The Crab and its Father

I have been thinking about change lately. Not in the way the seasons change, or the places we live move, or the way a caterpillar turns into a butterfly but instead the way our expectations change, our relationships evolve, and inner self matures. I often wonder what I expect of Toddler X. Or what relationship I hope to cultivate between him and me? How do I want my son to perceive me when he is a teenager or an adult? How do I ensure he grows into the son I want him to be? More importantly, who do I want him to be? These questions are far less about him. They are more pointed towards myself and the type of parent I want to be.

For those that know me, they are accustomed to my use of fables, tales, or myths to convey a point. This one is called “The Crab and its Father” and it is inspired by Aesop’s fable. The story begins on the sand along the Pacific coast, which is finer than gravel and coarser than silt. On top of the toasted coloured sand a Father crab says to his son, “Why do you walk so one-sided, my child? It is far more efficient to go straight forward.” The young crab replies, “Show me how to walk, Father.” The eager crab adds, “I want to learn.” The Father crab tries and tries again. He tries to walk straight forward but can only walk laterally, leading and trailing his legs, like his son.

Besides reminding me about the lyrics “Crabs walk sideways and lobsters walk straight” by the Smothers Brothers, this story serves as a reminder to parents – example is more powerful than precept. This of course takes me back to my own childhood and what my parents (and being father’s day) what my own dad showed me by example. Through his own actions, I learned the importance of reading (watching him regularly consume pages of literature), the love of words (participating in thousands of morning crosswords), the ability to enjoy the outdoors (through our many fishing adventures), passion for the Rolling Stones (through our many road trips blasting Mick Jagger), the importance of driving cautiously (sitting as an impatient co-pilot), and that it is never too late to change and to offer your children a lesson in life (and a gift). After many, many years (I won’t divulge how many), my dad finally decided to quit smoking. Well done, dad!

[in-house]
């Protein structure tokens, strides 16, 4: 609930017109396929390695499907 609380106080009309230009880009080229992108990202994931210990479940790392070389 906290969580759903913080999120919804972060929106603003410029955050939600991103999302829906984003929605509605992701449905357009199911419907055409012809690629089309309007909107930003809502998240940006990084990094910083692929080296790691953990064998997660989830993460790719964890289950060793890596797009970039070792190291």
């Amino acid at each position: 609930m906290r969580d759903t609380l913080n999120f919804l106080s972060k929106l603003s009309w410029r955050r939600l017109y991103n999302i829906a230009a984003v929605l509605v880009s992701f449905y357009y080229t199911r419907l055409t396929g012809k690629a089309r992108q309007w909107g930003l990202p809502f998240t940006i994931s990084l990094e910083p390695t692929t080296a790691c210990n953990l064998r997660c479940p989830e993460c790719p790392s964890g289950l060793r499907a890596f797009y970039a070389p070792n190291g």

So the next time I contemplate the type of parent that Devin and I should be, I will show my son first how to walk forward, and only afterwards, insist he tries the same. But if he decides to walk his own path instead, I will only be all the more proud. Happy Father’s day to all the dads out there but especially to my dad – and of course, to the father of my Toddler X. May you always lead by example.

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